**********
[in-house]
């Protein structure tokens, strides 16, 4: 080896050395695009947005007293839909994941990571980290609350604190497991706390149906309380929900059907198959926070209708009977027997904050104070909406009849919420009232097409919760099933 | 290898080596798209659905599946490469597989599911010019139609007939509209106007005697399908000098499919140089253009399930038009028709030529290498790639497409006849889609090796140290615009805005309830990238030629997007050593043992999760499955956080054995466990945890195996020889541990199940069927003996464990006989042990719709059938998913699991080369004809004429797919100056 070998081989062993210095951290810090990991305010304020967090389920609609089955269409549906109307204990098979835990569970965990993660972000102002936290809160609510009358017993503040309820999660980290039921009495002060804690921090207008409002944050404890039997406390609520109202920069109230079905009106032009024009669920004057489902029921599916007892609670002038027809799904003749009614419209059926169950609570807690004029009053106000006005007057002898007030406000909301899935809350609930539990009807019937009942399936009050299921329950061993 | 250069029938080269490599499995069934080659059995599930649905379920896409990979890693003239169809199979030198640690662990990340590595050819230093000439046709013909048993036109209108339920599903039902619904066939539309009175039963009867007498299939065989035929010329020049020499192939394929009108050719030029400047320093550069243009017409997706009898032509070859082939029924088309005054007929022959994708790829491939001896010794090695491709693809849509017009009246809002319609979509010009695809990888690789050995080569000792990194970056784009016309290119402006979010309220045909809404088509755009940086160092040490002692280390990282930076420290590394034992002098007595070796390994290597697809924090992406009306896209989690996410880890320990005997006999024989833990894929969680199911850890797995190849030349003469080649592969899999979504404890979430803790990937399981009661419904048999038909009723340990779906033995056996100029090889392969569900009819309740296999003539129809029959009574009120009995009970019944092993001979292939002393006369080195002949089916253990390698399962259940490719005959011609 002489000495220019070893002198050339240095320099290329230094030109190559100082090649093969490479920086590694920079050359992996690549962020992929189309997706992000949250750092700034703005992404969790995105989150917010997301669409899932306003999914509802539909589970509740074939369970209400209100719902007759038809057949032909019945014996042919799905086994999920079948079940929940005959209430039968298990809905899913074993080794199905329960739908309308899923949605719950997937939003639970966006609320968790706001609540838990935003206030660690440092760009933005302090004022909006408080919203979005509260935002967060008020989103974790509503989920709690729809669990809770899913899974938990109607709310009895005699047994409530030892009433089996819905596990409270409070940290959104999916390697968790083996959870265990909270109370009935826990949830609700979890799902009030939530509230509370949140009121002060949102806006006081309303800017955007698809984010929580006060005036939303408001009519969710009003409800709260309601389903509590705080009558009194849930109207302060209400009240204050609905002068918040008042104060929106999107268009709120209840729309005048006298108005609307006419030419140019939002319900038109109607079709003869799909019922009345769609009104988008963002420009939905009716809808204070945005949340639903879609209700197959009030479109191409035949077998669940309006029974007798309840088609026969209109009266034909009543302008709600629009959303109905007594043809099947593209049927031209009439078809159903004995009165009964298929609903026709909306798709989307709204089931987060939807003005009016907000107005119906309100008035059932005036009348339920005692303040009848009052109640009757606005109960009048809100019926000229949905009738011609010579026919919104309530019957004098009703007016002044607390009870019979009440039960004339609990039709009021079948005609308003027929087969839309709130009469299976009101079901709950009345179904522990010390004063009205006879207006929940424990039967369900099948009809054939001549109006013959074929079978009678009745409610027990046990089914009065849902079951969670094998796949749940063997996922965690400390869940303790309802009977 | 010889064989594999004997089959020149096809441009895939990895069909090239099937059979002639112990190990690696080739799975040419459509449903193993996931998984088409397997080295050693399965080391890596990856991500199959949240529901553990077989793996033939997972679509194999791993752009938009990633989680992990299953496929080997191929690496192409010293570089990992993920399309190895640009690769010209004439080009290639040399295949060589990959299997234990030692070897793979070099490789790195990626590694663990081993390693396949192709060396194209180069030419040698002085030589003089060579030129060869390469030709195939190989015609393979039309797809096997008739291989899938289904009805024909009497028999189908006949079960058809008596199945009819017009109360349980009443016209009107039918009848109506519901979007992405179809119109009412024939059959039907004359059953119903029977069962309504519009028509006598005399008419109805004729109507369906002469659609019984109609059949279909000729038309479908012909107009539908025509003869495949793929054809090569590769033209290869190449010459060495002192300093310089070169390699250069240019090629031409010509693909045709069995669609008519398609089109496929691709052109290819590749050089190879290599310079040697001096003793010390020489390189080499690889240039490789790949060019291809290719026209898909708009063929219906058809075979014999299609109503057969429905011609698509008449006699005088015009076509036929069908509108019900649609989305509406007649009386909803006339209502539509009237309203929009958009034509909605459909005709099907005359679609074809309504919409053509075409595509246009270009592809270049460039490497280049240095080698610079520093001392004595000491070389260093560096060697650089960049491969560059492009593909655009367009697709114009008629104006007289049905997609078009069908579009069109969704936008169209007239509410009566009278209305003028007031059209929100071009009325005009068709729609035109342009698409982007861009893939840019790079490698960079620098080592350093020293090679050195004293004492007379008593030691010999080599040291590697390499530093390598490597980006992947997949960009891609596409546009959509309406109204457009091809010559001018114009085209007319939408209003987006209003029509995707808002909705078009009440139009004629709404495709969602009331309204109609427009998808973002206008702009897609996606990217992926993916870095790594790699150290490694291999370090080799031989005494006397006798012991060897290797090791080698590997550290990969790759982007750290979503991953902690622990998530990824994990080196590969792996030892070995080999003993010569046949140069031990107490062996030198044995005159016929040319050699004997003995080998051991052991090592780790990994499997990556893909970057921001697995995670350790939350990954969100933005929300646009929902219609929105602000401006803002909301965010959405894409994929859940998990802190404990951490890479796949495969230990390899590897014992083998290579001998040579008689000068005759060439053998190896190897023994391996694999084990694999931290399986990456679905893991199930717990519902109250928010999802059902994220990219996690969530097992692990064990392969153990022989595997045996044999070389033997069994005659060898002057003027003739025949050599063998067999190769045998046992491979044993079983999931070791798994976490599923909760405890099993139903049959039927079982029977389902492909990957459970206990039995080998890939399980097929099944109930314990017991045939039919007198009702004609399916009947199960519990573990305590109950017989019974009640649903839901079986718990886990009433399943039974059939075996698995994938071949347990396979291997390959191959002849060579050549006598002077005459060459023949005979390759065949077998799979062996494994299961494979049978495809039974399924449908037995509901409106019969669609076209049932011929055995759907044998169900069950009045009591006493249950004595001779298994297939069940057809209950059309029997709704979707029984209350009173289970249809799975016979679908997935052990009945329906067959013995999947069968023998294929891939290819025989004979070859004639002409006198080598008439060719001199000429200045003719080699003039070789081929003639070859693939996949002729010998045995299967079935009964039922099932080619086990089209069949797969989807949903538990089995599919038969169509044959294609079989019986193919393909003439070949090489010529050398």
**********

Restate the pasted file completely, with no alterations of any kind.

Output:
[in-house]
């Protein structure tokens, strides 16, 4: 080896050395695009947005007293839909994941990571980290609350604190497991706390149906309380929900059907198959926070209708009977027997904050104070909406009849919420009232097409919760099933 | 290898080596798209659905599946490469597989599911010019139609007939509209106007005697399908000098499919140089253009399930038009028709030529290498790639497409006849889609090796140290615009805005309830990238030629997007050593043992999760499955956080054995466990945890195996020889541990199940069927003996464990006989042990719709059938998913699991080369004809004429797919100056 070998081989062993210095951290810090990991305010304020967090389920609609089955269409549906109307204990098979835990569970965990993660972000102002936290809160609510009358017993503040309820999660980290039921009495002060804690921090207008409002944050404890039997406390609520109202920069109230079905009106032009024009669920004057489902029921599916007892609670002038027809799904003749009614419209059926169950609570807690004029009053106000006005007057002898007030406000909301899935809350609930539990009807019937009942399936009050299921329950061993 | 250069029938080269490599499995069934080659059995599930649905379920896409990979890693003239169809199979030198640690662990990340590595050819230093000439046709013909048993036109209108339920599903039902619904066939539309009175039963009867007498299939065989035929010329020049020499192939394929009108050719030029400047320093550069243009017409997706009898032509070859082939029924088309005054007929022959994708790829491939001896010794090695491709693809849509017009009246809002319609979509010009695809990888690789050995080569000792990194970056784009016309290119402006979010309220045909809404088509755009940086160092040490002692280390990282930076420290590394034992002098007595070796390994290597697809924090992406009306896209989690996410880890320990005997006999024989833990894929969680199911850890797995190849030349003469080649592969899999979504404890979430803790990937399981009661419904048999038909009723340990779906033995056996100029090889392969569900009819309740296999003539129809029959009574009120009995009970019944092993001979292939002393006369080195002949089916253990390698399962259940490719005959011609 002489000495220019070893002198050339240095320099290329230094030109190559100082090649093969490479920086590694920079050359992996690549962020992929189309997706992000949250750092700034703005992404969790995105989150917010997301669409899932306003999914509802539909589970509740074939369970209400209100719902007759038809057949032909019945014996042919799905086994999920079948079940929940005959209430039968298990809905899913074993080794199905329960739908309308899923949605719950997937939003639970966006609320968790706001609540838990935003206030660690440092760009933005302090004022909006408080919203979005509260935002967060008020989103974790509503989920709690729809669990809770899913899974938990109607709310009895005699047994409530030892009433089996819905596990409270409070940290959104999916390697968790083996959870265990909270109370009935826990949830609700979890799902009030939530509230509370949140009121002060949102806006006081309303800017955007698809984010929580006060005036939303408001009519969710009003409800709260309601389903509590705080009558009194849930109207302060209400009240204050609905002068918040008042104060929106999107268009709120209840729309005048006298108005609307006419030419140019939002319900038109109607079709003869799909019922009345769609009104988008963002420009939905009716809808204070945005949340639903879609209700197959009030479109191409035949077998669940309006029974007798309840088609026969209109009266034909009543302008709600629009959303109905007594043809099947593209049927031209009439078809159903004995009165009964298929609903026709909306798709989307709204089931987060939807003005009016907000107005119906309100008035059932005036009348339920005692303040009848009052109640009757606005109960009048809100019926000229949905009738011609010579026919919104309530019957004098009703007016002044607390009870019979009440039960004339609990039709009021079948005609308003027929087969839309709130009469299976009101079901709950009345179904522990010390004063009205006879207006929940424990039967369900099948009809054939001549109006013959074929079978009678009745409610027990046990089914009065849902079951969670094998796949749940063997996922965690400390869940303790309802009977 | 010889064989594999004997089959020149096809441009895939990895069909090239099937059979002639112990190990690696080739799975040419459509449903193993996931998984088409397997080295050693399965080391890596990856991500199959949240529901553990077989793996033939997972679509194999791993752009938009990633989680992990299953496929080997191929690496192409010293570089990992993920399309190895640009690769010209004439080009290639040399295949060589990959299997234990030692070897793979070099490789790195990626590694663990081993390693396949192709060396194209180069030419040698002085030589003089060579030129060869390469030709195939190989015609393979039309797809096997008739291989899938289904009805024909009497028999189908006949079960058809008596199945009819017009109360349980009443016209009107039918009848109506519901979007992405179809119109009412024939059959039907004359059953119903029977069962309504519009028509006598005399008419109805004729109507369906002469659609019984109609059949279909000729038309479908012909107009539908025509003869495949793929054809090569590769033209290869190449010459060495002192300093310089070169390699250069240019090629031409010509693909045709069995669609008519398609089109496929691709052109290819590749050089190879290599310079040697001096003793010390020489390189080499690889240039490789790949060019291809290719026209898909708009063929219906058809075979014999299609109503057969429905011609698509008449006699005088015009076509036929069908509108019900649609989305509406007649009386909803006339209502539509009237309203929009958009034509909605459909005709099907005359679609074809309504919409053509075409595509246009270009592809270049460039490497280049240095080698610079520093001392004595000491070389260093560096060697650089960049491969560059492009593909655009367009697709114009008629104006007289049905997609078009069908579009069109969704936008169209007239509410009566009278209305003028007031059209929100071009009325005009068709729609035109342009698409982007861009893939840019790079490698960079620098080592350093020293090679050195004293004492007379008593030691010999080599040291590697390499530093390598490597980006992947997949960009891609596409546009959509309406109204457009091809010559001018114009085209007319939408209003987006209003029509995707808002909705078009009440139009004629709404495709969602009331309204109609427009998808973002206008702009897609996606990217992926993916870095790594790699150290490694291999370090080799031989005494006397006798012991060897290797090791080698590997550290990969790759982007750290979503991953902690622990998530990824994990080196590969792996030892070995080999003993010569046949140069031990107490062996030198044995005159016929040319050699004997003995080998051991052991090592780790990994499997990556893909970057921001697995995670350790939350990954969100933005929300646009929902219609929105602000401006803002909301965010959405894409994929859940998990802190404990951490890479796949495969230990390899590897014992083998290579001998040579008689000068005759060439053998190896190897023994391996694999084990694999931290399986990456679905893991199930717990519902109250928010999802059902994220990219996690969530097992692990064990392969153990022989595997045996044999070389033997069994005659060898002057003027003739025949050599063998067999190769045998046992491979044993079983999931070791798994976490599923909760405890099993139903049959039927079982029977389902492909990957459970206990039995080998890939399980097929099944109930314990017991045939039919007198009702004609399916009947199960519990573990305590109950017989019974009640649903839901079986718990886990009433399943039974059939075996698995994938071949347990396979291997390959191959002849060579050549006598002077005459060459023949005979390759065949077998799979062996494994299961494979049978495809039974399924449908037995509901409106019969669609076209049932011929055995759907044998169900069950009045009591006493249950004595001779298994297939069940057809209950059309029997709704979707029984209350009173289970249809799975016979679908997935052990009945329906067959013995999947069968023998294929891939290819025989004979070859004639002409006198080598008439060719001199000429200045003719080699003039070789081929003639070859693939996949002729010998045995299967079935009964039922099932080619086990089209069949797969989807949903538990089995599919038969169509044959294609079989019986193919393909003439070949090489010529050398």